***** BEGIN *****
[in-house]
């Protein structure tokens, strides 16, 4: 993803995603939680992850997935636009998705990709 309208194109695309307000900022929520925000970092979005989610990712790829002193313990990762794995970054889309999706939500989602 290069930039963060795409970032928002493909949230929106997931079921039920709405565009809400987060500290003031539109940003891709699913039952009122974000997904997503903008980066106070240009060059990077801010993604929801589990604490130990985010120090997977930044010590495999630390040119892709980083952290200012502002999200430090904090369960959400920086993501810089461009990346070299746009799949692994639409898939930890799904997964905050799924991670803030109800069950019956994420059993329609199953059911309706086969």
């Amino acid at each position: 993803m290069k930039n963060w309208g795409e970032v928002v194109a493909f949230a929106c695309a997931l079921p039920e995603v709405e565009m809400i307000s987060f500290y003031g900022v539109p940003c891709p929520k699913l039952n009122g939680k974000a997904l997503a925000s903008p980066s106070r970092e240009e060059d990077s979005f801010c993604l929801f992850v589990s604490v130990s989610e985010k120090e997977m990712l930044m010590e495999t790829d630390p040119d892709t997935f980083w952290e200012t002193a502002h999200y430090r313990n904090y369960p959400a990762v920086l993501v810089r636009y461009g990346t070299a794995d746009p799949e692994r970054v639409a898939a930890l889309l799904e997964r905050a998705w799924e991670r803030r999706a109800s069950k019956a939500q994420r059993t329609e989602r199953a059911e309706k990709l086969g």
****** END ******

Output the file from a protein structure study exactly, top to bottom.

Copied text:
[in-house]
């Protein structure tokens, strides 16, 4: 993803995603939680992850997935636009998705990709 309208194109695309307000900022929520925000970092979005989610990712790829002193313990990762794995970054889309999706939500989602 290069930039963060795409970032928002493909949230929106997931079921039920709405565009809400987060500290003031539109940003891709699913039952009122974000997904997503903008980066106070240009060059990077801010993604929801589990604490130990985010120090997977930044010590495999630390040119892709980083952290200012502002999200430090904090369960959400920086993501810089461009990346070299746009799949692994639409898939930890799904997964905050799924991670803030109800069950019956994420059993329609199953059911309706086969």
């Amino acid at each position: 993803m290069k930039n963060w309208g795409e970032v928002v194109a493909f949230a929106c695309a997931l079921p039920e995603v709405e565009m809400i307000s987060f500290y003031g900022v539109p940003c891709p929520k699913l039952n009122g939680k974000a997904l997503a925000s903008p980066s106070r970092e240009e060059d990077s979005f801010c993604l929801f992850v589990s604490v130990s989610e985010k120090e997977m990712l930044m010590e495999t790829d630390p040119d892709t997935f980083w952290e200012t002193a502002h999200y430090r313990n904090y369960p959400a990762v920086l993501v810089r636009y461009g990346t070299a794995d746009p799949e692994r970054v639409a898939a930890l889309l799904e997964r905050a998705w799924e991670r803030r999706a109800s069950k019956a939500q994420r059993t329609e989602r199953a059911e309706k990709l086969g």